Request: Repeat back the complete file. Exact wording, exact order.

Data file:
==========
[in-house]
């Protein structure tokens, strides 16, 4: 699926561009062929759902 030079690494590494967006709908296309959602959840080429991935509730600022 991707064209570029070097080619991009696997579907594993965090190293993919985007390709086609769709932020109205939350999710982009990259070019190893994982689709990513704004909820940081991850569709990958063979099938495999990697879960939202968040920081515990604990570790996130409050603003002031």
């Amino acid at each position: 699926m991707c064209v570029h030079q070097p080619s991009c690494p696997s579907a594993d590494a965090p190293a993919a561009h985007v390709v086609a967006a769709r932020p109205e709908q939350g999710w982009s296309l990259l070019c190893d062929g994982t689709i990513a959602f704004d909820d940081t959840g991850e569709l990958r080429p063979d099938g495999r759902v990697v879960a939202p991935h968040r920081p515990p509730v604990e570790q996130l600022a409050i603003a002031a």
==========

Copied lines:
[in-house]
């Protein structure tokens, strides 16, 4: 699926561009062929759902 030079690494590494967006709908296309959602959840080429991935509730600022 991707064209570029070097080619991009696997579907594993965090190293993919985007390709086609769709932020109205939350999710982009990259070019190893994982689709990513704004909820940081991850569709990958063979099938495999990697879960939202968040920081515990604990570790996130409050603003002031």
């Amino acid at each position: 699926m991707c064209v570029h030079q070097p080619s991009c690494p696997s579907a594993d590494a965090p190293a993919a561009h985007v390709v086609a967006a769709r932020p109205e709908q939350g999710w982009s296309l990259l070019c190893d062929g994982t689709i990513a959602f704004d909820d940081t959840g991850e569709l990958r080429p063979d099938g495999r759902v990697v879960a939202p991935h968040r920081p515990p509730v604990e570790q996130l600022a409050i603003a002031a």